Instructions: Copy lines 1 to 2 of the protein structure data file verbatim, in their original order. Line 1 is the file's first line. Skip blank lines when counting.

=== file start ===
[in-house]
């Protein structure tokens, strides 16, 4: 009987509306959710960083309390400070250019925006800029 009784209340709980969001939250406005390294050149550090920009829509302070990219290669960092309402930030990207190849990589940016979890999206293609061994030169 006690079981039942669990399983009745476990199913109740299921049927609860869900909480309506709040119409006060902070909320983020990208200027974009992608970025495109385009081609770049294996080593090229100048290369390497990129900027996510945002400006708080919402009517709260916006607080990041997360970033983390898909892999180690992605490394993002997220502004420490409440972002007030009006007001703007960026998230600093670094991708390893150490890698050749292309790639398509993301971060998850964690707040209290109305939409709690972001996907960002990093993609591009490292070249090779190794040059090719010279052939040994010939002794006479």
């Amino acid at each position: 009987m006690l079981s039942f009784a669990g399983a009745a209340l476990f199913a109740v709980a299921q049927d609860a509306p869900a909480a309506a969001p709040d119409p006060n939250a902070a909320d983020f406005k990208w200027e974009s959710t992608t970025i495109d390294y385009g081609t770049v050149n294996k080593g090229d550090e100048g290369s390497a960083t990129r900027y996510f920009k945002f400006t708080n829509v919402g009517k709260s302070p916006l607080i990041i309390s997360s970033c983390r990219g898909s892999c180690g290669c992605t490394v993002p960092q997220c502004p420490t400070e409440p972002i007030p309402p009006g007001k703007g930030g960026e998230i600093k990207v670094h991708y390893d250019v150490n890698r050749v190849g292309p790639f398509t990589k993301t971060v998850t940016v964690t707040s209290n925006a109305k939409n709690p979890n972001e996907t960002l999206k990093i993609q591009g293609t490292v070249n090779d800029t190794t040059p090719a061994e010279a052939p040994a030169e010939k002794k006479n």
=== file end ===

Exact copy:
[in-house]
């Protein structure tokens, strides 16, 4: 009987509306959710960083309390400070250019925006800029 009784209340709980969001939250406005390294050149550090920009829509302070990219290669960092309402930030990207190849990589940016979890999206293609061994030169 006690079981039942669990399983009745476990199913109740299921049927609860869900909480309506709040119409006060902070909320983020990208200027974009992608970025495109385009081609770049294996080593090229100048290369390497990129900027996510945002400006708080919402009517709260916006607080990041997360970033983390898909892999180690992605490394993002997220502004420490409440972002007030009006007001703007960026998230600093670094991708390893150490890698050749292309790639398509993301971060998850964690707040209290109305939409709690972001996907960002990093993609591009490292070249090779190794040059090719010279052939040994010939002794006479």